Peer Reviewed Journals

“What Goes Up, Must Come Down? The Asymmetric Effects of International Threat and Economic Growth on Military Spending” with Rosella Cappella-Zielinski and Benjamin Fordham, 54.6 (2017) Journal of Peace Research.

Questions key assumptions about defense spending, including the idea that variables explaining national differences also explain overtime spending changes, and variables explaining spending increases also explain decreases. We hypothesize that—both across and within cases—growth might not vary inversely with spending (contrary to expectations of defense budgets as Keynesian tools), and that variable (GDP and threat) increases might impact spending increases differently than GDP or threat decline impact spending decreases. We found a differential impact of economic growth/decline on defense spending increases/decreases. We also found no systematic relationship—either increases or decreases—in threat change and spending change, a surprising result, but one that lends support to my overall research agenda that security outcomes are driven by nonstrategic, domestic interests and parochialisms as much, if not more than, strategic or international factors.

 “European Security Strategy and Capability: Enablers and Constraints on EU Power?” JCMS: Journal of Common Market Studies 55.1 (2017), 37-53.

Uses a historical institutionalist framework to theorize military capabilities, proposing that 1) European states are threat-sensitive to international change, 2) this is not always evident in spending changes, but in procurement pattern shifts (from conventional to expeditionary back to conventional), and 3) over time, investments in a particular kind of capability can produce capability constraints at a later stage, when international threat environments shift.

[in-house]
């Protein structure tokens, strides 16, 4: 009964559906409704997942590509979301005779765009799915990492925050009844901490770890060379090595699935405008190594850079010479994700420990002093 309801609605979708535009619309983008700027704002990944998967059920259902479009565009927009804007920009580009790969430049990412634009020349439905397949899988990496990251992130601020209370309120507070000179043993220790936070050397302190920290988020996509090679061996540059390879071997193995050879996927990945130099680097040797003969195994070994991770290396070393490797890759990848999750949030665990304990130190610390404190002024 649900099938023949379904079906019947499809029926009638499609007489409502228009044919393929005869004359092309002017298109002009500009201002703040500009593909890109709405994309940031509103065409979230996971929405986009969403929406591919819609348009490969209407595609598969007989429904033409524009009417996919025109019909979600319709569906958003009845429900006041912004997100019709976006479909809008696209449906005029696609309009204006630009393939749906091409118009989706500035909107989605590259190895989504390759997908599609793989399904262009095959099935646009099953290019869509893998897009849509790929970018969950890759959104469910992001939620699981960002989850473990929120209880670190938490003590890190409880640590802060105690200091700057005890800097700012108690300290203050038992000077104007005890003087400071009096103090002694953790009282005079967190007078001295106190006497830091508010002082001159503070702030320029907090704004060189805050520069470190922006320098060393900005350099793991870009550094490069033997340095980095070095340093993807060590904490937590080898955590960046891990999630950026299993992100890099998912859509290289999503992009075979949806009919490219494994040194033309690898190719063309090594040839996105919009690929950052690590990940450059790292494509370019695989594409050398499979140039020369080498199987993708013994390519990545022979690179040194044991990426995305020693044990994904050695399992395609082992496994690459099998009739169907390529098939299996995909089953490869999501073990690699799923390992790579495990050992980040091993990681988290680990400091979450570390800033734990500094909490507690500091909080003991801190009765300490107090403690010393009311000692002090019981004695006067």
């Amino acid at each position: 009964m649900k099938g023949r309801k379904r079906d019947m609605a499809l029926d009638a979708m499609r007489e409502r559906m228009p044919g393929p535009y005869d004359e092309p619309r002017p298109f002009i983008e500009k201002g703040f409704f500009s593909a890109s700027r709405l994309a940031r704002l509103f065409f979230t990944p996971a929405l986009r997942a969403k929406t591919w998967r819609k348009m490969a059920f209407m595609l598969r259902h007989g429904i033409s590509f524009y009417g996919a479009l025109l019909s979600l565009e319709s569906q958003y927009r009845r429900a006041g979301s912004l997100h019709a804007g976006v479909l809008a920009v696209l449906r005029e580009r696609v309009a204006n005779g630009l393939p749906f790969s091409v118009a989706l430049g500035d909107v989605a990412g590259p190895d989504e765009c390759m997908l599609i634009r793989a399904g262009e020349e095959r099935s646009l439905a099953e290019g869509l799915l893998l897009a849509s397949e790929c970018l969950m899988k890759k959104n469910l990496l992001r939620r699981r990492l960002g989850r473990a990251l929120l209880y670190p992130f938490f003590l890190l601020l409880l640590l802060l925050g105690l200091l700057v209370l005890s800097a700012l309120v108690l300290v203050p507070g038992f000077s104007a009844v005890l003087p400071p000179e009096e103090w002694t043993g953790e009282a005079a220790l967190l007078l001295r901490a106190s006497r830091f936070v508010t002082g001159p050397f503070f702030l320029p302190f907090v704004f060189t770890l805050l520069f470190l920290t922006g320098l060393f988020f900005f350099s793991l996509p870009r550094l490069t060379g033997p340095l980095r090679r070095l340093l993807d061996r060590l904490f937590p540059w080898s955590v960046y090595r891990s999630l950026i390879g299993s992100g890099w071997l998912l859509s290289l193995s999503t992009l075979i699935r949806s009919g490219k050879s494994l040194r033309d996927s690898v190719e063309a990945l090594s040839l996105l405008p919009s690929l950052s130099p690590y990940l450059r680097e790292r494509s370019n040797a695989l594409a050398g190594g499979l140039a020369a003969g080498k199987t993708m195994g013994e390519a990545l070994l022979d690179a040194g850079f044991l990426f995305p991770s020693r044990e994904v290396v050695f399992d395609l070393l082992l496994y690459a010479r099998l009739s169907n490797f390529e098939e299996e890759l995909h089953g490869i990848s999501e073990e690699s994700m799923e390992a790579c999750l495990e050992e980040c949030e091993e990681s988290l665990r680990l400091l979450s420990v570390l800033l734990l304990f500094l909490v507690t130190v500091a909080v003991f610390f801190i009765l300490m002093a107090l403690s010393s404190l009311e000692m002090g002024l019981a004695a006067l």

"Cosmic top secret Europe? The legacy of North Atlantic Treaty Organization and cold war US policy on European Union information policy." European Security 24.2 (2015): 167-182.

Evaluates EU classified information and security clearance policy, addressing how the 21 Century EU adopted US McCarthy-era rules for secrecy and classified information, due to bureaucratic inefficiencies in attempting to mimic NATO standard operating procedures. The consequences resulted in extreme opacity in EU affairs, as well as the accidental adoption of démodé discriminatory personnel policies over sexuality and mental health.

"Who are the Europeans? European Identity Outside of European Integration." JCMS: Journal of Common Market Studies 52.3 (2014): 650-667.

Questions the assumptions around EU identification, including that identifying as European was associated with support for the EU or expectation of benefits from EU membership. Found evidence that cultural attachment to Europe exists separately from EU support. The implications are that there are multiple possible mechanisms in identifying as European, and at least one is not liberal or cosmopolitan. 'Feeling' European is not necessarily a progressive or cosmopolitan frame, but can be associated with more cultural, historical, or regressive politics. 

 


Book Chapters

 “The Foundation of National Security: The Political Economy of Security,” with Rosella Cappella-Zielinski and Norrin Ripsman, chapter in the Oxford Handbook on National Security, Derek S. Reveron, Nikolas K. Gvosdev, and John A. Cloud (eds), New York: Oxford University Press, 2018

 “War Powers, Private Actors, and National Security State Capacity,” Boston University Law Review, Volume 95, Number 4, July 2015.


Other Publications
 

“The State of EU Foreign Policy Scholarship,” EU ANTERO Research Network, June 28, 2017.

“European Armaments, Dependence, and Austerity: the Case of Greece and European Arms Contracts,” European Union Studies Association: EU Political Economy Bulletin–Issue 18, Summer 2014.